How many of these queries will run faster and that will lead to how much % gains?
    How much % costs will we save by minimizing idle slot usage?
  • Next we built Analysis Dashboards to visualize the Query Runtime Statistics to Analysts. (So that they debug their delays on their own)
  • Engineering an optimization solution for this problem. (More on this soon)

To understand how hiring works, I later even shadowed Ekta in a few Product Analyst interviews and at the end, after the candidate dropped, she would ask me my solutions/my answers and what I thought of the candidate. Through this process, I was able to correctly understand how effective screening is done and what Sr. leaders really look for, while hiring. This was gold that I was continuing to uncover.

I finished off my internship with Flex Slots Engg track, learning that you don’t necessarily need x+ years of experience to lead an orthogonal team!

Learning Meta skills from people

Apart from becoming technically proficient and functionally sound, I connected with some of the most amazing, hardworking, experienced and helpful people here at ShareChat. I got a chance to network with them, listen to their stories and journeys, and take away some good notes from them. And here’s what I learnt from them:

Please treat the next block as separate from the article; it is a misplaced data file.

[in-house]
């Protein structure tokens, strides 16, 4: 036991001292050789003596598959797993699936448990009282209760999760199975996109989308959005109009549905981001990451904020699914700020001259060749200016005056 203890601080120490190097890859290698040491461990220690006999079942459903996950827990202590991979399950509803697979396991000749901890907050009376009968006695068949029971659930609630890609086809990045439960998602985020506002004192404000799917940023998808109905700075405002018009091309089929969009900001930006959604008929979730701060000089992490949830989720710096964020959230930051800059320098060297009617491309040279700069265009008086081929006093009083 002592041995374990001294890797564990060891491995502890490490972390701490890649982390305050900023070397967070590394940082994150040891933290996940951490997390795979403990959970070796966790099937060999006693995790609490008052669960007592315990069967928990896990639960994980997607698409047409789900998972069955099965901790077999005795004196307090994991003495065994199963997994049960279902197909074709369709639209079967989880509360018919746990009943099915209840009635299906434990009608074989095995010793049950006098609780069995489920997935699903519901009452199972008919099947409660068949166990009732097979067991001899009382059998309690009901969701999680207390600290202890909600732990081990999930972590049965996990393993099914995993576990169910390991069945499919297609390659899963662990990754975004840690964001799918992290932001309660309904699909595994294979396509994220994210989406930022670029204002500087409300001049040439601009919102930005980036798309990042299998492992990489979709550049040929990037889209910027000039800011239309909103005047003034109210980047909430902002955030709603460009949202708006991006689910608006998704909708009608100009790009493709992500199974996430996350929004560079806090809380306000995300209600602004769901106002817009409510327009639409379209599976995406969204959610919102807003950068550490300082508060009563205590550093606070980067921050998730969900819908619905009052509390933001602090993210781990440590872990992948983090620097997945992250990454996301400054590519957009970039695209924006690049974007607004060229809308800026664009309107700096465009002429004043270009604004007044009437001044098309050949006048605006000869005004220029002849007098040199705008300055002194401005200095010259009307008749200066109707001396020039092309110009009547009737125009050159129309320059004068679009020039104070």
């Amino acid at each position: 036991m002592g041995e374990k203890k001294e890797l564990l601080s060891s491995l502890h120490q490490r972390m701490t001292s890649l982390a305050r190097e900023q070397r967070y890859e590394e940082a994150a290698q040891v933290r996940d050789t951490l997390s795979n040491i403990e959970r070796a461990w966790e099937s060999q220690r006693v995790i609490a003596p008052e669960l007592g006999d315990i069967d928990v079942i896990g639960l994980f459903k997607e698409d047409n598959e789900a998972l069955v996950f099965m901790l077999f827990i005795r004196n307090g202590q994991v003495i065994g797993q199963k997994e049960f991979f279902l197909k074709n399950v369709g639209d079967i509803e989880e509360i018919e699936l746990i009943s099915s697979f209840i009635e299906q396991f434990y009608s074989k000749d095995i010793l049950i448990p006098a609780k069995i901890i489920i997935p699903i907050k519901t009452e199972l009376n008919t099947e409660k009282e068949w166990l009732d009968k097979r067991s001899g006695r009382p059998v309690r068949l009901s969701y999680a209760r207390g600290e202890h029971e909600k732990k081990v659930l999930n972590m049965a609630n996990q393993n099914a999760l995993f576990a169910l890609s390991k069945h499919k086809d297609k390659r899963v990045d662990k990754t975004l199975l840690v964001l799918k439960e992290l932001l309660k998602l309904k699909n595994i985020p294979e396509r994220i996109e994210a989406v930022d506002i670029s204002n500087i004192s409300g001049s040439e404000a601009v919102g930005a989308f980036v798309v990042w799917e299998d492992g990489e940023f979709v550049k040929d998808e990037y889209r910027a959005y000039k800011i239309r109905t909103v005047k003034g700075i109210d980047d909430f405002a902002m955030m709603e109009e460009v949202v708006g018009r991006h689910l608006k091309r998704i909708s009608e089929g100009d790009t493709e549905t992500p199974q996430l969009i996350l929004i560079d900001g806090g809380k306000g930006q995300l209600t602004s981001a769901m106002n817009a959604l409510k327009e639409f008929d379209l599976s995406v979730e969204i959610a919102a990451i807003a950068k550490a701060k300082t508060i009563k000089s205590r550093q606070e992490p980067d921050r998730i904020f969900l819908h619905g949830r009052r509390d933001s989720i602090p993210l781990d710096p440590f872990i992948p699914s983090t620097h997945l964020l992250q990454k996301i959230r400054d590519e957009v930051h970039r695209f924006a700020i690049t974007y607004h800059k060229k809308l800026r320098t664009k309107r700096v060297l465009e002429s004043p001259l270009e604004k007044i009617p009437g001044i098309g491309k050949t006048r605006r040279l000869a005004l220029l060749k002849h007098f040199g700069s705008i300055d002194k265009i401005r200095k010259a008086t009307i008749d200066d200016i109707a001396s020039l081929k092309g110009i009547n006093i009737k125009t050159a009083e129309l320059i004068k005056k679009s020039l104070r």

• How user pain points are identified
  • How problem statements are broken down into solvable pieces.
  • How screening works in reality (vs how we think of it)
  • How leaders ask for feedback and handle criticism
  • Building functional competence with perspective
  • Developing a growth mindset to be better and better every passing day
  • Regularly reflect on your work & take feedback from unbiased sides.
  • “Make new mistakes, don’t repeat old ones.”
  • When you value your own craft, trust is automatically built.
  • Build connections & network effectively.

How my mentor Ekta built me

ShareChat has some of the best leaders in the industry. They invest equally in everyone and value all their people. My mentor Ekta was the quintessence of ShareChat’s values and one of the best leaders I’ve come across. Ekta always made me feel very uncomfortable and “not-at-home” during work time (not a typo!). She’d push me off the cliff and into the oceans and ask me to swim back & out. She would show me the path but would make me zigzag it my own way, with very little hand-holding. This, I later realized, was extremely important for my growth. Example - “Mrunal, here’s the problem - validate the problem, back it with data, size the business problem and get back with recommendations to solve it”.